Rocko's Modern Life

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Rocko's Modern Life
Rocko title card.jpg
Genre Comedy
Format Animated series
Created by Joe Murray
Directed by
Creative director(s) Stephen Hillenburg
Voices of
Theme music composer Sarah Frost-Goetz
Opening theme "Rocko's Modern Life" by The B-52's
Composer(s) Pat Irwin
Country of origin United States
Original language(s) English
No. of seasons 4
No. of episodes 52 (List of episodes)
Production
Executive producer(s)
Producer(s) Joe Murray
Running time 23–25 minutes (11–12 per episode) (approx.)
Production company(s)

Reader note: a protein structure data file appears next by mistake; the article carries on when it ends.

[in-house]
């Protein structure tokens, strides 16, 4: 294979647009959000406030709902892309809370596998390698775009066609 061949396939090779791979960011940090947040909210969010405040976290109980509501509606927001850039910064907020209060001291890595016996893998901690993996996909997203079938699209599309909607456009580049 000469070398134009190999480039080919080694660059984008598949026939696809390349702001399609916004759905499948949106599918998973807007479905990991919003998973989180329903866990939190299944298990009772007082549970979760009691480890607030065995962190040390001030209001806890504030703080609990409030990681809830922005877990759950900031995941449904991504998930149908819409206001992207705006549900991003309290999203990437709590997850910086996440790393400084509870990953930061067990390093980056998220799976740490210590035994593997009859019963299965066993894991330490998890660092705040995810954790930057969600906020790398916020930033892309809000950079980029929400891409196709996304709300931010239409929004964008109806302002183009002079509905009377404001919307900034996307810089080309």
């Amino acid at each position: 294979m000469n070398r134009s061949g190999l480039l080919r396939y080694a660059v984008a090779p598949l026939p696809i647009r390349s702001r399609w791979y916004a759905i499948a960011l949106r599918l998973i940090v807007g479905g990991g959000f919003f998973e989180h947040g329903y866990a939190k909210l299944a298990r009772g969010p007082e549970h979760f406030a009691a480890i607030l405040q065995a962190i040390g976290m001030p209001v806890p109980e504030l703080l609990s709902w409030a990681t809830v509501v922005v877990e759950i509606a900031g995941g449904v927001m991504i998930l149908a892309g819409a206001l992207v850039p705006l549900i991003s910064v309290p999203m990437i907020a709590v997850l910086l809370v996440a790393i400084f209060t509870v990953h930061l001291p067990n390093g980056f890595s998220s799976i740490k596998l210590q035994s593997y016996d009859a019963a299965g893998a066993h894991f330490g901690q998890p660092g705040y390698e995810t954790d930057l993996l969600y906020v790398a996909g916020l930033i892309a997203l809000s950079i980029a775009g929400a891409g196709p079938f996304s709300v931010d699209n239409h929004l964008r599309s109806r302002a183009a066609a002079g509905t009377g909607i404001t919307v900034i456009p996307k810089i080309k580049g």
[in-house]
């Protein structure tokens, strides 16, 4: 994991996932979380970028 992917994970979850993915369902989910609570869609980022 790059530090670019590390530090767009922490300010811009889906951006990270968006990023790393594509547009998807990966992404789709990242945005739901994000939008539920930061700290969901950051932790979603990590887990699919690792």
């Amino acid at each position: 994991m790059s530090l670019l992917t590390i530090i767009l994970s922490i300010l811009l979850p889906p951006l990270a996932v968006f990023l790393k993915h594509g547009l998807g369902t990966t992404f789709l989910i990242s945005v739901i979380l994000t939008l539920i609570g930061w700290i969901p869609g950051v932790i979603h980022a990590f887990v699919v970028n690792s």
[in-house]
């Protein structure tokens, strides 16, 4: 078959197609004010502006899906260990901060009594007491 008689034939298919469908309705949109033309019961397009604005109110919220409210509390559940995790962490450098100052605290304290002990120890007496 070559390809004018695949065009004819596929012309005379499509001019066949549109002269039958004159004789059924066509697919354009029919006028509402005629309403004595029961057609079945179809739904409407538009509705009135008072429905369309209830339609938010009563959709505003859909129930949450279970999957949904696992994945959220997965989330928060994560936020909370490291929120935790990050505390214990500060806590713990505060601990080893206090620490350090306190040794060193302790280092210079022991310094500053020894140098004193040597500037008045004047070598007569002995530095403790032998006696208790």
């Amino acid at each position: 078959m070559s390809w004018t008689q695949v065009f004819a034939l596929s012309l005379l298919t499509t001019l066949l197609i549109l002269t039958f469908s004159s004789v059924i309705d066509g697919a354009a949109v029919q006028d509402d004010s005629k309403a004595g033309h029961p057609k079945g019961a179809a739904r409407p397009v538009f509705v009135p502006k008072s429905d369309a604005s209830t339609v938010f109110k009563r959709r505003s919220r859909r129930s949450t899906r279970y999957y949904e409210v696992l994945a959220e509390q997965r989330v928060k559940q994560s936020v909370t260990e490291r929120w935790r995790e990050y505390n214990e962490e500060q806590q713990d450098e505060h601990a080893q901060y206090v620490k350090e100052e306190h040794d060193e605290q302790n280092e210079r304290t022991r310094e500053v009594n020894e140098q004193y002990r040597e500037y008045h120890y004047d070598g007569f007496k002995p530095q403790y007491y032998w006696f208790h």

Broadcast
Original channel Nickelodeon
Picture format SD: 4:3, 480i/576i
Audio format Dolby SR (Season 1–3)
Dolby Surround (Season 4)
Original run September 18, 1993 – November 24, 1996
Chronology
Related shows SpongeBob SquarePants
Camp Lazlo

Rocko's Modern Life is an American animated television series created by Joe Murray. The show aired for four seasons between 1993 and 1996 on Nickelodeon. Rocko's Modern Life is based around the surreal, parodic adventures of an anthropomorphic, Australian-immigrant wallaby named Rocko, and his new life in the city of O-Town. The show explores his American life as well as the lives of his friends: the gluttonous steer Heffer, the neurotic turtle Filburt, and Rocko's faithful dog, Spunky. The show is laden with adult humor, including double entendres, innuendos, and satirical social commentary.